I would suggest finding or making either a steel or hardwood tapered rod and driving it or pushing it -as gently and carefully as you can, of course- into the seat tube. This will open up the area that needs to be opened without marring either the bolt ears or the slot and maintain the roundness of the seat tube opening. If you can find a piece of hard plastic, such as Delrin, this works good too.
Another method that works, but is usually my second choice, is a tapered chisel, such as you would find at sears or any good hardware store. They are usually hard chromed which makes for a slippery surface and won't mar the slot. Being very careful, insert the tool into the slot from the rear of the seat tube, perpendicular to the seat tube, and just by pushing the punch into the slot you may get some expansion. The critical thing to look for is the amount of taper to the tool. Too much and it may force that section of seat tube out of round. Too little taper and it will hit the opposite wall of the seat tube before you get any expansion in the slot.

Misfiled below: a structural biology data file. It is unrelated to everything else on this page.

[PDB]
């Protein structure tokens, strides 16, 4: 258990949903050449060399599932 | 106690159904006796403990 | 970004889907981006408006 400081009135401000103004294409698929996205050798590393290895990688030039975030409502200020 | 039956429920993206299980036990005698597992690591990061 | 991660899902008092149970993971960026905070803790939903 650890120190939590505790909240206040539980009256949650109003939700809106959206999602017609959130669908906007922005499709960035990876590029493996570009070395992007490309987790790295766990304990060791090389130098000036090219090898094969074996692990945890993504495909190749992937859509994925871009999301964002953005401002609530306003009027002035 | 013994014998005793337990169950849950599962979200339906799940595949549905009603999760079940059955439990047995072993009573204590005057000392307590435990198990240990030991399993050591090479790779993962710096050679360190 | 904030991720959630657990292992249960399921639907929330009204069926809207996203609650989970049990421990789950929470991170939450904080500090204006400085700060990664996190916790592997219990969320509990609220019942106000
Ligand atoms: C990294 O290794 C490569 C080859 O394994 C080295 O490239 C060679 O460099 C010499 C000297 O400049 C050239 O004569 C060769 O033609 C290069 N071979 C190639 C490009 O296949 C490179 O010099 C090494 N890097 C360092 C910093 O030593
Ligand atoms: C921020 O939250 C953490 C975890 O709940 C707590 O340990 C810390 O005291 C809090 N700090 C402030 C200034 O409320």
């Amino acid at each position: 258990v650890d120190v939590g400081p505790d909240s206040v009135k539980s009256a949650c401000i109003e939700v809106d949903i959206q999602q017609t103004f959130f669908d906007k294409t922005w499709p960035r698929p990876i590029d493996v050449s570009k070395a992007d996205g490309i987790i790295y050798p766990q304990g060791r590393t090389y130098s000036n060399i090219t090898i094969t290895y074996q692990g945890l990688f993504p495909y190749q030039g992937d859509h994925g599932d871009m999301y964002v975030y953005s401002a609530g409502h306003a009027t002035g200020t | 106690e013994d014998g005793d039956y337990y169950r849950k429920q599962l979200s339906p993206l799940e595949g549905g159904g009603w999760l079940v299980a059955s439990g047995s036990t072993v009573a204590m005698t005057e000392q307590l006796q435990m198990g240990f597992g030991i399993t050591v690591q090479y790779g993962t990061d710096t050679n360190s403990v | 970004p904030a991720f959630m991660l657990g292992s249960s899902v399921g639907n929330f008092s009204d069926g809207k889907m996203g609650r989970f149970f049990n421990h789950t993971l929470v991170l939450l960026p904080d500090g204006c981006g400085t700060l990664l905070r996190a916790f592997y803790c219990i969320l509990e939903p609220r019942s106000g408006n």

I have used the screwdriver prying method in the past and never been happy with how it turns out. I have always had pry marks. Of course it may work just fine for you.
My .02 cents.